By Joy Hampton
The Norman Transcript
NORMAN — Norman has been deemed a top 10 city for frugal retirees by MoneyRates.com.
According to the website — which provides information on bank rates, personal finance, savings account and investing — the frugal city rankings emerged by taking the U.S. metropolitan areas with the lowest costs of living based on 2012 data from C2ER and removing the cities that also appear on NeighborhoodScout’s list of the 100 Most Dangerous Cities in America.
Data on property, sales and state income taxes from Tax-Rates.org also are listed, as are home prices along with the area’s median home prices from NeighborhoodScout.
Norman received the ranking of third most frugal city, coming in below No. 1 Harlingen, Texas, and No. 2 McAllen, Texas, but beating out Fayetteville, Ark., and Wichita Falls, Texas.
Norman is cited as having a cost of living that is 85.6 percent of the national average and a median home value of $143,316. The average state income tax in Oklahoma is 3 percent, and the average property tax rate in Oklahoma is 0.74 percent. The state sales tax rate is 4.5 percent, according to the study.
“I do know that our cost of living is relatively low compared to most other cities and cities in the region. I know that our tax rate is below average and our utility rates are the lowest in the region,” Norman Finance Director Anthony Francisco said. “By most measures that I’m aware of, we do have an extremely low cost of living.”
Norman is touted for an educated populace due to the University of Oklahoma.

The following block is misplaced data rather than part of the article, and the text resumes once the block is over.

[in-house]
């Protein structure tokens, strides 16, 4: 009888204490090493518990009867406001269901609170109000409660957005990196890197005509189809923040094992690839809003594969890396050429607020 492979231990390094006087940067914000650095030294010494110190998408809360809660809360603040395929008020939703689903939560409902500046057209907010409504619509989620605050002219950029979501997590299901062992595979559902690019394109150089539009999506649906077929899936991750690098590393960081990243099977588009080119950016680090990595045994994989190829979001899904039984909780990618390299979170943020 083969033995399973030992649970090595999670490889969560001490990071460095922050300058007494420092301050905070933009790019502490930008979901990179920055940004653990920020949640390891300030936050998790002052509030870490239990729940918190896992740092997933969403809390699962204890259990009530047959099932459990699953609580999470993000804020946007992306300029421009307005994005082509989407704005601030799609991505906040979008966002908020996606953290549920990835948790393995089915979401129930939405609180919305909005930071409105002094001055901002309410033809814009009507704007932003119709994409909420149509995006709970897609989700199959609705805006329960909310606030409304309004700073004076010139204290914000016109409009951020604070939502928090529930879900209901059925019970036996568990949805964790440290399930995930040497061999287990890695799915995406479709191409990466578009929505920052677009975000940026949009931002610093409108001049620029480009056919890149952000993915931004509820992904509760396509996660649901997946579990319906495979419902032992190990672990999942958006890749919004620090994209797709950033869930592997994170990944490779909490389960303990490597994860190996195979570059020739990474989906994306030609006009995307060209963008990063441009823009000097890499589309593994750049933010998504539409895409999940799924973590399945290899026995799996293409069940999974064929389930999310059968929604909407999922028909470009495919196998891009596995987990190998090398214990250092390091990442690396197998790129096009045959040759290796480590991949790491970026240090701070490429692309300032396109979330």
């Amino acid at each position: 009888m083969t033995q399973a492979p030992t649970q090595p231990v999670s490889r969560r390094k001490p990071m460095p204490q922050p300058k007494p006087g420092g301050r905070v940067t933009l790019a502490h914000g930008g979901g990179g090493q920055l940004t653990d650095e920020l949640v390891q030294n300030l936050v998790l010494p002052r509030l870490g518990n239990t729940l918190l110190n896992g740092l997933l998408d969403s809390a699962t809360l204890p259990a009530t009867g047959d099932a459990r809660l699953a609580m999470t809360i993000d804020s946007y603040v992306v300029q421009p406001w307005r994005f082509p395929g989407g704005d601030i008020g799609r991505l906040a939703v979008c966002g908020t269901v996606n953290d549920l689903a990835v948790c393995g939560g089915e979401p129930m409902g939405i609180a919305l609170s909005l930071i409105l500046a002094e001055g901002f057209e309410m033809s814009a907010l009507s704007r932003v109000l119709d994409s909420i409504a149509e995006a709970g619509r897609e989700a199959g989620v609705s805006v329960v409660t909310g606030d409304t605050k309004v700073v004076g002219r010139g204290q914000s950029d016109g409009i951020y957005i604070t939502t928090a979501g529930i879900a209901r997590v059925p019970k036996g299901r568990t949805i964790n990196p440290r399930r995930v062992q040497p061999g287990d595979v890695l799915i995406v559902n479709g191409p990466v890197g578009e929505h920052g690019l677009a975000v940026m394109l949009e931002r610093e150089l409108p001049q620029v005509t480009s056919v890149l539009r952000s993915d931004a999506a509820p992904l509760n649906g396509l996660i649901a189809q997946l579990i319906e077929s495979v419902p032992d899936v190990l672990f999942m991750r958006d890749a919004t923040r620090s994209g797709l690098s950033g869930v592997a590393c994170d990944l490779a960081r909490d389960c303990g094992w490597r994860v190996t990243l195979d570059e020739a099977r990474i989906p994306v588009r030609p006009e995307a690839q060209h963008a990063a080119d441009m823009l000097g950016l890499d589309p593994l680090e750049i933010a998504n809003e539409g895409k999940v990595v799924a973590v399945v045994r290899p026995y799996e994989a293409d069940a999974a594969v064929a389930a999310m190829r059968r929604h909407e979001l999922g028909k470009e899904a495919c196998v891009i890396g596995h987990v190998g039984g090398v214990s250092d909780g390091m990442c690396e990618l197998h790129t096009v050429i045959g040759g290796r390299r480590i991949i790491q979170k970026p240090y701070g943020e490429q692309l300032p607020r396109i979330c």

“This is not just one rating,” Mayor Cindy Rosenthal said. “The facts show that Norman is a great place to live because of the amenities at a great cost for young people starting out as well as retirees.”
Despite a violent crime rate below the national median, however, Norman’s location in tornado alley is seen as a potential hazard — ironically, a hazard the article doesn’t mention in reference to Wichita Falls.
Tornadoes aside, Norman, anecdotally, appears to be popular with retirees who often choose the city to be close to their adult children and grandchildren.
According to another economic publication, The Fiscal Times, retirees prefer to move south or west and look for cities with universities, good medical care, cultural attractions and access to outdoor beauty.
“There is no question that, as a smaller community, Norman benefits from having Broadway-quality theater, tremendous museums and a broad array of art and cultural opportunities because of the university,” Rosenthal said. “Almost every week, there are two or three different opportunities to hear cutting-edge scholars and thinkers in public lectures.”